Ayman Odeh (on twitter as @AyOdeh)(born 1 January 1975) identifies as an Israeli Arab lawyer and politician. He was raised in Haifa, within the Kababir neighbourhood. His father was a construction worker. Odeh is married to Nardine Aseli, a gynecologist, whom he met at the wake for her 17-year-old brother who was killed in 2000 at the start of the Second Intifada.They have three children. 

Although his family was Qadiani-Ahmadi, Odeh’s parents sent him to a Christian school where he was the only Ahmadi student, proudly noting that he got an A in New Testament studies on his high school final exams. He now describes himself as having transcended the confines of religion and ethnicity. He studied law at the University of Craiova in Romania from 1993 to 1997. During his law studies in Romania, he took part in pro-Palestinian rallies, learned Romanian, and read the memoirs of various political thinkers and revolutionaries. He earned a Bachelor of Laws degree from the University of Craiova and in 2001 was certified to practice law in Israel, though he is not a member of the Israel Bar Association.


Political career

A meeting of demonstrators with Ayman Odeh at his home in Haifa on 2 April 2021, to call on him to enter the change government that would prevent Benjamin Netanyahu from continuing to serve as prime minister. The meeting, which began with a demonstration, took place in parallel with the demonstrations in front of the houses of Bennett, Saar and Gantz.

Odeh joined Hadash, and represented it on Haifa City Council between 1998 and 2005, before becoming the party’s secretary-general in 2006. He was placed 75th on the party’s list for the 2009 elections,[6] in which Hadash won four seats. He won sixth place on the party’s list for the 2013 Knesset elections, but failed to enter the Knesset, as the party again won four seats.[7]

Following the announcement that Hadash leader Mohammed Barakeh was resigning prior to the 2015 elections, Odeh was elected as the party’s new leader.[7] In the buildup to the 2015 elections, Hadash joined the Joint List, an alliance of the main Arab parties. Odeh was placed at the head of the Joint List’s electoral list. Analysts credited the charismatic Odeh for giving the Arab political union a more moderate, pragmatic face.[2][8][9] Odeh was elected to the 20th Knesset, along with 12 other candidates from the Joint List.[10][11]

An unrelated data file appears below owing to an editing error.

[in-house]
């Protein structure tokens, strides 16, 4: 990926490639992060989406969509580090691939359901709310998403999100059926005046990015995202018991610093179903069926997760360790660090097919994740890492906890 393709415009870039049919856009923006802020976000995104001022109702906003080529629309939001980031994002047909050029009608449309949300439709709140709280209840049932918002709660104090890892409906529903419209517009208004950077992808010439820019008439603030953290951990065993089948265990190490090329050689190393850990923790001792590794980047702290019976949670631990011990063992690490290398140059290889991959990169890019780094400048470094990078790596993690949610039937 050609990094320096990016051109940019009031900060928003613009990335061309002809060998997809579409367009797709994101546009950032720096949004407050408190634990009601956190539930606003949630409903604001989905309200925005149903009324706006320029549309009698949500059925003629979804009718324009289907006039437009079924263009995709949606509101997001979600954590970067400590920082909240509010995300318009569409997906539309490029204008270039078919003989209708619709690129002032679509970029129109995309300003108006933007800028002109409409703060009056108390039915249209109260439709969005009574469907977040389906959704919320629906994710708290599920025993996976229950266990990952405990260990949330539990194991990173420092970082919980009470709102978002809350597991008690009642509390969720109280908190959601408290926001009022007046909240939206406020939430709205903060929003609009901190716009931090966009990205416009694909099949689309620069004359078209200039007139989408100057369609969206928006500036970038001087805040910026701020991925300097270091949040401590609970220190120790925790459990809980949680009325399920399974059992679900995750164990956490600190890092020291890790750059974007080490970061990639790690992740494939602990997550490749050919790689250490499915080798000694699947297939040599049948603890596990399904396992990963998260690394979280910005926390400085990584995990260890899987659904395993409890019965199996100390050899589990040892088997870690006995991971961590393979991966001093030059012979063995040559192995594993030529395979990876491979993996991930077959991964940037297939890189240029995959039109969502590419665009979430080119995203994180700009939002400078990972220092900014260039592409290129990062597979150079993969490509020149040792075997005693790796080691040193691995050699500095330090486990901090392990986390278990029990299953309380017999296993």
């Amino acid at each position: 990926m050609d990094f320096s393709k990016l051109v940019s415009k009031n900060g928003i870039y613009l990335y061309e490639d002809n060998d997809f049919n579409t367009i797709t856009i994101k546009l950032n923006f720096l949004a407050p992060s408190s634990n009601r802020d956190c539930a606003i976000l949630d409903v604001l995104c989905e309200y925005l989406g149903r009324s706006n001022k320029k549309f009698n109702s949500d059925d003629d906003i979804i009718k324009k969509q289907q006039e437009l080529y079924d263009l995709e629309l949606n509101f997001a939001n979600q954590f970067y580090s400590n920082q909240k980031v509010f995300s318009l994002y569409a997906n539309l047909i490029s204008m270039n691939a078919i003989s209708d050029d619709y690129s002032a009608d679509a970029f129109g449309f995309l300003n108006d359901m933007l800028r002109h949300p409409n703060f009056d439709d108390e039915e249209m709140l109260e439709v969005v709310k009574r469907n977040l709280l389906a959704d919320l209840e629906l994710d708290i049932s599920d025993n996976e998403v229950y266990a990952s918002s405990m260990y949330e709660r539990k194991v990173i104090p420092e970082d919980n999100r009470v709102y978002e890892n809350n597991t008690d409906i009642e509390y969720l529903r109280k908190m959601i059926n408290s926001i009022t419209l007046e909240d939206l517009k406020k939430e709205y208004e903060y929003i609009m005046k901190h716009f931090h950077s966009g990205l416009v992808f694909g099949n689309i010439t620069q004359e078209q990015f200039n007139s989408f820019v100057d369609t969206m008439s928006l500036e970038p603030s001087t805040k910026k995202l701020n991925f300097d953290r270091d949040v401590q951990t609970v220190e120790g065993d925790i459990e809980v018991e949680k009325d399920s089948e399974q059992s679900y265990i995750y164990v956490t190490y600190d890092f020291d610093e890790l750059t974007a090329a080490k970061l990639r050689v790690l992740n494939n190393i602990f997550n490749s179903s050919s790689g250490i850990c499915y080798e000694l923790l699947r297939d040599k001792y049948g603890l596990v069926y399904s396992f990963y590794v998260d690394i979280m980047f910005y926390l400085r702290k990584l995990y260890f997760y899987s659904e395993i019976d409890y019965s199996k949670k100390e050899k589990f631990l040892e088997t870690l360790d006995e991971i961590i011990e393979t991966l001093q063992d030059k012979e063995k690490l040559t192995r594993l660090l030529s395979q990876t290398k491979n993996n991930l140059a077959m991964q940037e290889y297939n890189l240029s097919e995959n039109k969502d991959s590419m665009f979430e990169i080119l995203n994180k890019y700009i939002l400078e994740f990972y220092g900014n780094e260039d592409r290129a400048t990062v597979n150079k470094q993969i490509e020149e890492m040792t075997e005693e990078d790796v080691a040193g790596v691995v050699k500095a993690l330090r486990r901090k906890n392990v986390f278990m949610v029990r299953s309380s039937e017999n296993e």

In an interview with The Times of Israel, Odeh discussed the Joint List’s social agenda, including a 10-year plan to tackle issues pertinent to the Arab sector, such as employment of women, rehabilitation of failing regional councils, recognition of unrecognized Bedouin communities in the Negev, public transportation in Arab towns, and eradication of violence. He also said he supported the right of the Jewish people to self-determination in Israel, adding that a Palestinian state should fulfill the same goals for Arab Palestinians.[8]

Odeh’s campaign for the March 2015 elections had a “breakthrough moment” when, in a televised debate of candidates, Avigdor Lieberman, Israel’s foreign minister, called Odeh a “Palestinian citizen” and said Odeh was not welcome in Israel. Odeh replied, “I am very welcome in my homeland. I am part of the nature, the surroundings, the landscape”, contrasting his birth in Israel with Lieberman’s immigration from the former Soviet Union. Odeh is now viewed as a potential power broker given that Arab parties appear to be uniting to meet the government’s requirement that parties meet a minimum threshold of votes to secure a place in the Knesset. Odeh has a style that contrasts with that of MK Haneen Zoabi, who is more confrontational. Odeh voices his willingness to work with Jewish partners, and he often quotes Martin Luther King Jr.[12]

In the 2020 election, Odeh and the Joint List recommended Benny Gantz for prime minister.[13]

Award and recognition

  • Listed as top 100 leading global thinkers by Foreign Policy magazine[14][15]
  • Listed as top 100 influential by TheMarker magazine for the year 2016, and was listed in the 9th place[16]